Police in Bangladesh have arrested a professor from an elite university, alleging that he had rented an apartment to gunmen who attacked a cafe in Dhaka earlier this month and killed 20 hostages.
In the first arrests police have made outside the cafe, Gias Uddin Ahsan of the private North South University was detained late on Saturday along with two other people and was yesterday expected to appear in a court in the capital to face charges.
Police alleged that he in May rented an apartment he owns — without registering the tenants’ information as required by law — to some of the gunmen responsible for the attack claimed by the Islamic State group.
The professor was arrested for “renting the house to the Gulshan [cafe] attackers and hiding information,” police said in a statement, adding that the men had “gathered at the flat” prior to the attack.
Bangladeshi authorities made submitting tenants’ information to the nearest police station mandatory in recent years as part of efforts to curb crime and extremist activities.
The other two people who were arrested included a nephew of the professor and the manager of the apartment building, police said.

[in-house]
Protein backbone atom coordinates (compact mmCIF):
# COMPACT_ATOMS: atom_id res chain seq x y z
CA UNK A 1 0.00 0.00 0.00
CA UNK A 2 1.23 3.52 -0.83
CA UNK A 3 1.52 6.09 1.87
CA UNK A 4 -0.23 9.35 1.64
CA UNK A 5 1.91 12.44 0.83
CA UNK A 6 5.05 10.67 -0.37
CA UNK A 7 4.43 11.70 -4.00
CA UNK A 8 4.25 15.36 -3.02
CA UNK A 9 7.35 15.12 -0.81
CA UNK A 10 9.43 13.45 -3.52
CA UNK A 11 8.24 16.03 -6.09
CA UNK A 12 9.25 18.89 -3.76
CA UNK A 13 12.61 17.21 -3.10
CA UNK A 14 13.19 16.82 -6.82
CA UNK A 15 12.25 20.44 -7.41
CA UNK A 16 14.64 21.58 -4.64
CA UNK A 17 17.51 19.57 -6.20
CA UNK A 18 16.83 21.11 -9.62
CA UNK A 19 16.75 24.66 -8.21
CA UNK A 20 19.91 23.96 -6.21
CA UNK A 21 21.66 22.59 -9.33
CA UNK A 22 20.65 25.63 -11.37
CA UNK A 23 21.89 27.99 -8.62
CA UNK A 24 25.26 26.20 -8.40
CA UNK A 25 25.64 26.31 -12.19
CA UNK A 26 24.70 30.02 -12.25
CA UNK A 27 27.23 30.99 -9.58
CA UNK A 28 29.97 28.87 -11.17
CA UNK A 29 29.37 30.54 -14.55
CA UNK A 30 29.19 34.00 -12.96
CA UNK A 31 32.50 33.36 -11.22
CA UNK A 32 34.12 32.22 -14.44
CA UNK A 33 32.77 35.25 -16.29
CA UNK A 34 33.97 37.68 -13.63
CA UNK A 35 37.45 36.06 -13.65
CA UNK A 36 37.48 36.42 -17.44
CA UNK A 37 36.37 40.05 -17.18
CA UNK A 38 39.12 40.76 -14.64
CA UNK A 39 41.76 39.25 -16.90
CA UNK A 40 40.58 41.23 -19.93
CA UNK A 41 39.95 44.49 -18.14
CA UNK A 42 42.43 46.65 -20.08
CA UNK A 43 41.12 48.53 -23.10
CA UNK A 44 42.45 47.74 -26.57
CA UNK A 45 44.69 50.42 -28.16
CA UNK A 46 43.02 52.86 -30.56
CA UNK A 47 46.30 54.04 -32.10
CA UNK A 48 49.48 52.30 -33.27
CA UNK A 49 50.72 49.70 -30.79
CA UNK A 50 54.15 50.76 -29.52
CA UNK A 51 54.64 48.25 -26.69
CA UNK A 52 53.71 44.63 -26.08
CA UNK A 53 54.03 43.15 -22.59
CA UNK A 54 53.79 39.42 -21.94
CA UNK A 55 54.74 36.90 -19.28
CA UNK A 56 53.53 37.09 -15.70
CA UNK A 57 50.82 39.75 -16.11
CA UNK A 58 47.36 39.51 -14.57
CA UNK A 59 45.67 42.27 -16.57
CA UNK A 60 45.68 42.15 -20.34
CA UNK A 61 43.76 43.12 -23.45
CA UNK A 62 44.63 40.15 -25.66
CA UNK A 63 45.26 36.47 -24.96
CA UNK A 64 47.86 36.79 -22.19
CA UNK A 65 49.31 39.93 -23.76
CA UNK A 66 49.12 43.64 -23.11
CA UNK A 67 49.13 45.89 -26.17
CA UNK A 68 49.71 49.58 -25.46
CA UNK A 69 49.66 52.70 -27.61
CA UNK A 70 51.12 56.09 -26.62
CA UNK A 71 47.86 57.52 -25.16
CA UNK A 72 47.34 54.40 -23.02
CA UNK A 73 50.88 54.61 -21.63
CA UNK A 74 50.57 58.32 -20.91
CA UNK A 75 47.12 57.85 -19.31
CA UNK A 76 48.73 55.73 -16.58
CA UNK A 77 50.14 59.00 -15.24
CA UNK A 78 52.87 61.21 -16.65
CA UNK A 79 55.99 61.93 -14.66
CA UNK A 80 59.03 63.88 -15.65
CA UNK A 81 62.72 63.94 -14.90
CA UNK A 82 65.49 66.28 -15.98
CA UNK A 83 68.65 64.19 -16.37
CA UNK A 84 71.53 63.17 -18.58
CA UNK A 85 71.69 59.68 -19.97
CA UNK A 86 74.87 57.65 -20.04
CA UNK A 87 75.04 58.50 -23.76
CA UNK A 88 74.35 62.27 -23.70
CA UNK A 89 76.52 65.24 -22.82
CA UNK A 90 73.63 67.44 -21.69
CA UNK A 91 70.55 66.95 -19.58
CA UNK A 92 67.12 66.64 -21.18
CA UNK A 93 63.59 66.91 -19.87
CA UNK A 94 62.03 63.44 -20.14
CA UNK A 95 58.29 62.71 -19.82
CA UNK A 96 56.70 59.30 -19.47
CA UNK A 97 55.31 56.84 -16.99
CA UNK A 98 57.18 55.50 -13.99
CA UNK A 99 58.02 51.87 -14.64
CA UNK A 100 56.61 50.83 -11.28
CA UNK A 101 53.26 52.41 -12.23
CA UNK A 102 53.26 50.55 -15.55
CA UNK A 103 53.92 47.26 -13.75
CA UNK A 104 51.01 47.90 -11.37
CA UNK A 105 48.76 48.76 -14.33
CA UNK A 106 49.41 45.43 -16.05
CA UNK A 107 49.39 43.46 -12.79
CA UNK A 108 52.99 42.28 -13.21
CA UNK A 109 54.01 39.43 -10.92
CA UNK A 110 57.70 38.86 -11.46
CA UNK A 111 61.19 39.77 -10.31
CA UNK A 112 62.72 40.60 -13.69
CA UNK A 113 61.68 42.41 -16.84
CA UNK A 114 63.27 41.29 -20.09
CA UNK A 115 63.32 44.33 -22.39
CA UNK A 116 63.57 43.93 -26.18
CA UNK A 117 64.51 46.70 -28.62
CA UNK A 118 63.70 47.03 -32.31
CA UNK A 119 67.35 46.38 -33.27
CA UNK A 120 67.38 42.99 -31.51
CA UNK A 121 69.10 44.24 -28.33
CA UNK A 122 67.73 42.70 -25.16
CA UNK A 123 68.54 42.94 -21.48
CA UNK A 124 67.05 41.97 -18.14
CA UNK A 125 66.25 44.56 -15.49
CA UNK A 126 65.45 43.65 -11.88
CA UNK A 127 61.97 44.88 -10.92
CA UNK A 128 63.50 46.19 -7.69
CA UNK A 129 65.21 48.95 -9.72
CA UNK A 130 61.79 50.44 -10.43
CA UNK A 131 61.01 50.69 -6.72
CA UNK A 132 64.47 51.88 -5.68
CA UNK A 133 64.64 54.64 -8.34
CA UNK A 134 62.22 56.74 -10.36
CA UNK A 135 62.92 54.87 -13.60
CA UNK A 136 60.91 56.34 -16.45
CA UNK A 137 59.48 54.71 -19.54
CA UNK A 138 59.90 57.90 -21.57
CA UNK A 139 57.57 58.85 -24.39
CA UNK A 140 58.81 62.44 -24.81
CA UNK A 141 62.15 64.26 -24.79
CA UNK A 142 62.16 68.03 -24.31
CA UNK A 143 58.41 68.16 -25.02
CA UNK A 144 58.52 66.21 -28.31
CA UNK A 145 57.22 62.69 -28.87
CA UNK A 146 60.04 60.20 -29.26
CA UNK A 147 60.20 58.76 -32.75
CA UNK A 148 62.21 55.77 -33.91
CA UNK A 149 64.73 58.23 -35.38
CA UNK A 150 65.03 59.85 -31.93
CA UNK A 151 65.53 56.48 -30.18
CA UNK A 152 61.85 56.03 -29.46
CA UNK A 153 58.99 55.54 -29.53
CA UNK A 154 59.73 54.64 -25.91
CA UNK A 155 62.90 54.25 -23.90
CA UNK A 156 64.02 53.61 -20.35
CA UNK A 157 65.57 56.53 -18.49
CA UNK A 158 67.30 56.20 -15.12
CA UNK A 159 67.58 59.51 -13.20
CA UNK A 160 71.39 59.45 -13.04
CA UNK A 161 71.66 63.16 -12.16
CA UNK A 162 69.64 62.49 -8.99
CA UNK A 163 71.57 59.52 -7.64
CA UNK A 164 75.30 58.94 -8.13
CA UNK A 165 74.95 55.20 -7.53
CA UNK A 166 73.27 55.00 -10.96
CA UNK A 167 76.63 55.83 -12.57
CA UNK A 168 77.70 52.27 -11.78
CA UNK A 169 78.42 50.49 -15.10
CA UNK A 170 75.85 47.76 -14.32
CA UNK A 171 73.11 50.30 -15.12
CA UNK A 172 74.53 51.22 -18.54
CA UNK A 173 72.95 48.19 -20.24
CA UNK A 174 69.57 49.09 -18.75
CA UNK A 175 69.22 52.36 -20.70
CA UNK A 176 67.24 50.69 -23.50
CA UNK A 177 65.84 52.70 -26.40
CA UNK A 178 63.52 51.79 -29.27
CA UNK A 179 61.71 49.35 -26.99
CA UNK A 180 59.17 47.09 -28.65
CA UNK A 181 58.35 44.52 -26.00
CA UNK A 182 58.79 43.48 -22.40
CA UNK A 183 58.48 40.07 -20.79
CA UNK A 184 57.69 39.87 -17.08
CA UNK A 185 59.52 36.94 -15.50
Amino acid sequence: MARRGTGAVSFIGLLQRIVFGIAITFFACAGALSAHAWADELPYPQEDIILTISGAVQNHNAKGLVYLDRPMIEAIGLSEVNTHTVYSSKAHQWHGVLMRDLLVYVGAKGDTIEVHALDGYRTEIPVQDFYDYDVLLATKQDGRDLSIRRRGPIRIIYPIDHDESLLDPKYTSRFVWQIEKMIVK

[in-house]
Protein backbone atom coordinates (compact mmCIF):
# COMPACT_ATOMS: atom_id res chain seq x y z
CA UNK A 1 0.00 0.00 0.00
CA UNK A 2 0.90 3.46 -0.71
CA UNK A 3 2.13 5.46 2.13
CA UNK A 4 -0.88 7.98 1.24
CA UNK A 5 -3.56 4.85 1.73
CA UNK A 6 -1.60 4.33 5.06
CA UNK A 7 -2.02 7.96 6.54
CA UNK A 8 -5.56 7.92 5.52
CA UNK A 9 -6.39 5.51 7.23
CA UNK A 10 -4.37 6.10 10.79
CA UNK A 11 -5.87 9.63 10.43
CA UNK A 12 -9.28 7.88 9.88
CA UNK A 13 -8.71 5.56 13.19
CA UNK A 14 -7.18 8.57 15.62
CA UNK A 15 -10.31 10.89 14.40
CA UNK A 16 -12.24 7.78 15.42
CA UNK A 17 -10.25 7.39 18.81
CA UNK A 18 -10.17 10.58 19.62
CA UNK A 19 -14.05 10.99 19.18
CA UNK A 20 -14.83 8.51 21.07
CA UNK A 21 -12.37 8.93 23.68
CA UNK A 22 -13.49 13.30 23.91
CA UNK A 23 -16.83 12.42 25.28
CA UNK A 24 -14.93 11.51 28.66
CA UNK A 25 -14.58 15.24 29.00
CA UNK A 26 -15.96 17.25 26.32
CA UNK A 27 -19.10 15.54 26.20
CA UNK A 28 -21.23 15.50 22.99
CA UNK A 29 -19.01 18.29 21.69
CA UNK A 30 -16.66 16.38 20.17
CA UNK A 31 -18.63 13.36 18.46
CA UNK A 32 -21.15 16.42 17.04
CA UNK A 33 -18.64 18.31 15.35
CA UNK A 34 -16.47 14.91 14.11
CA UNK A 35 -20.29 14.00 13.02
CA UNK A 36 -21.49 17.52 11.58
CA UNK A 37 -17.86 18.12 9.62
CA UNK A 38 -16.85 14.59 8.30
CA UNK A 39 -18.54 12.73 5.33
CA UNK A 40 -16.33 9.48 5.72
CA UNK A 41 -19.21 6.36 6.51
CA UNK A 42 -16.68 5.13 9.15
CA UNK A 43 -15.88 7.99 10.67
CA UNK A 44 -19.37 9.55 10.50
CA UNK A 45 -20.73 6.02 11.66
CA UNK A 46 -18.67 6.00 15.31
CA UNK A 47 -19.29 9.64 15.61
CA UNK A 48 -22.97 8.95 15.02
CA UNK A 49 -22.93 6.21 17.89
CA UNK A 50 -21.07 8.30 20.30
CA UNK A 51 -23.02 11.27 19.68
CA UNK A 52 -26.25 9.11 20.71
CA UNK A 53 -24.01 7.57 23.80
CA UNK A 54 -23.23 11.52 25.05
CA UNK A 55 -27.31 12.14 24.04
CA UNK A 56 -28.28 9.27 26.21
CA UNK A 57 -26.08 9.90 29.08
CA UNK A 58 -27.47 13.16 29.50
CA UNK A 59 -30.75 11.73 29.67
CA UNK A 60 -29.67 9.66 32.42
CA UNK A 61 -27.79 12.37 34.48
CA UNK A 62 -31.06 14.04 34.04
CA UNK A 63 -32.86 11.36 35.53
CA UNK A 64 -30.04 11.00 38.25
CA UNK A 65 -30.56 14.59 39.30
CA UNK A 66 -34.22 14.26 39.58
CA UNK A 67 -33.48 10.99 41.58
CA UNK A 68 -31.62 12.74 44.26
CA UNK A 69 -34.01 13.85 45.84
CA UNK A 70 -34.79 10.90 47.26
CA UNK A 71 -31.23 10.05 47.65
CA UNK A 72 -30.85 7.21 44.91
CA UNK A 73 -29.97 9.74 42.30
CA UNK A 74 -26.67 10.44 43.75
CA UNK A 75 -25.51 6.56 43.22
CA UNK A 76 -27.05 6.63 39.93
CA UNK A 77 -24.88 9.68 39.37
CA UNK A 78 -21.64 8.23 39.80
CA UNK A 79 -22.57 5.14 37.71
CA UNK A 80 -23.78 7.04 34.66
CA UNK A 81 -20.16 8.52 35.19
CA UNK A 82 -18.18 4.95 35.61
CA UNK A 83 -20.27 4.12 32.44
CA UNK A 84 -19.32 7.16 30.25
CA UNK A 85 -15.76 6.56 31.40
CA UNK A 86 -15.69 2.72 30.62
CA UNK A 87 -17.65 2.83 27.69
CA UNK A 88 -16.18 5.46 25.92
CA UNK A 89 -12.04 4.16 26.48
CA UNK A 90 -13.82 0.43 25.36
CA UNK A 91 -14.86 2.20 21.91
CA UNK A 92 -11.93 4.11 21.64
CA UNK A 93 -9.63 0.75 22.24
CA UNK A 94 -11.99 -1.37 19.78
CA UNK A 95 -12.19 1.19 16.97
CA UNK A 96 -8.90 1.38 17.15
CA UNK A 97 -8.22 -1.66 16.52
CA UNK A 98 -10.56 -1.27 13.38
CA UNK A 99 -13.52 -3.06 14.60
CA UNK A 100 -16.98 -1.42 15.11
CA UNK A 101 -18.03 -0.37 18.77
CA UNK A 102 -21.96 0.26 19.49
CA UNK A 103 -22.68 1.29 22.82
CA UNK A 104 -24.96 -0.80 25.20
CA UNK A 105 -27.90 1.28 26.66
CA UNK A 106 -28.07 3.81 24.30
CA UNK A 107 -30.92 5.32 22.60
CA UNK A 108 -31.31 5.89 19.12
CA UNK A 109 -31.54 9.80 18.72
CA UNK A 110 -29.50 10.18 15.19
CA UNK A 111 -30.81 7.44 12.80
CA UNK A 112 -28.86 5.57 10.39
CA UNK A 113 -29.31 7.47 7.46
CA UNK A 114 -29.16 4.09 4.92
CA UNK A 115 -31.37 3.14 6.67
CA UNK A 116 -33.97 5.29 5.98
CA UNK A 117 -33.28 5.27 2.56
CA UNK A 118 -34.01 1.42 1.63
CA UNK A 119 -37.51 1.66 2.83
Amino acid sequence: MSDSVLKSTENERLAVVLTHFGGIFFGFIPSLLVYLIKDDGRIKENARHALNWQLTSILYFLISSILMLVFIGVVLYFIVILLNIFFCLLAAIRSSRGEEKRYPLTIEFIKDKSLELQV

Police seized sand-filled cartons from the apartment, which they suspect were used for storing grenades, the statement added.
At the time of the cafe siege, police said they had detained two people, including a teenage kitchen assistant, who died in custody, with his family alleging torture.
Rights groups have also expressed concern for two attack survivors they say are being held by investigators, although police deny the two are in their custody.
The university — Bangladesh’s leading private university, which caters to children of the country’s elite — has come under scrutiny before after its students were linked to extremist activities. One student was detained in the US in 2012 and later got a lengthy prison sentence over an alleged plot to blow up the New York Federal Reserve bank.
In December last year, seven students from the university were convicted and sentenced for the 2013 murder of an atheist blogger, the first in a spate of such killings of secular activists and religious minorities.
Last week, one of the university’s former students was shot dead by police on the day of the Muslim Eid al-Fitr festival after he and several other extremists attacked the country’s largest prayer congregation with guns and explosives, killing three.
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